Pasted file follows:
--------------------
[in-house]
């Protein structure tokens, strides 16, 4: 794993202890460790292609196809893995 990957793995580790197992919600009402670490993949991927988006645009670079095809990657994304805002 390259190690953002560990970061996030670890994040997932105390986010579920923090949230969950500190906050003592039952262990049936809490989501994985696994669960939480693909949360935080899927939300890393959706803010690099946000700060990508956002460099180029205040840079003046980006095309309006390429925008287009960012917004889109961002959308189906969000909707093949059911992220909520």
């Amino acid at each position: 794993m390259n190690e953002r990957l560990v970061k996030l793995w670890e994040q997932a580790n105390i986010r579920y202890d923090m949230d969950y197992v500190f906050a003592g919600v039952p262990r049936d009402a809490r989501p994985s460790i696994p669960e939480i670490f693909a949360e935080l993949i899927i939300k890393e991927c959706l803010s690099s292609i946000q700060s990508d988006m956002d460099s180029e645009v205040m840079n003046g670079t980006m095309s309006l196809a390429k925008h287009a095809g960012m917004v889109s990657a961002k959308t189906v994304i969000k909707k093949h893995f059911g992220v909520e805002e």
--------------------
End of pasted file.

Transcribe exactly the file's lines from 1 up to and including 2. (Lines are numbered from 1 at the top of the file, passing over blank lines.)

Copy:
[in-house]
């Protein structure tokens, strides 16, 4: 794993202890460790292609196809893995 990957793995580790197992919600009402670490993949991927988006645009670079095809990657994304805002 390259190690953002560990970061996030670890994040997932105390986010579920923090949230969950500190906050003592039952262990049936809490989501994985696994669960939480693909949360935080899927939300890393959706803010690099946000700060990508956002460099180029205040840079003046980006095309309006390429925008287009960012917004889109961002959308189906969000909707093949059911992220909520």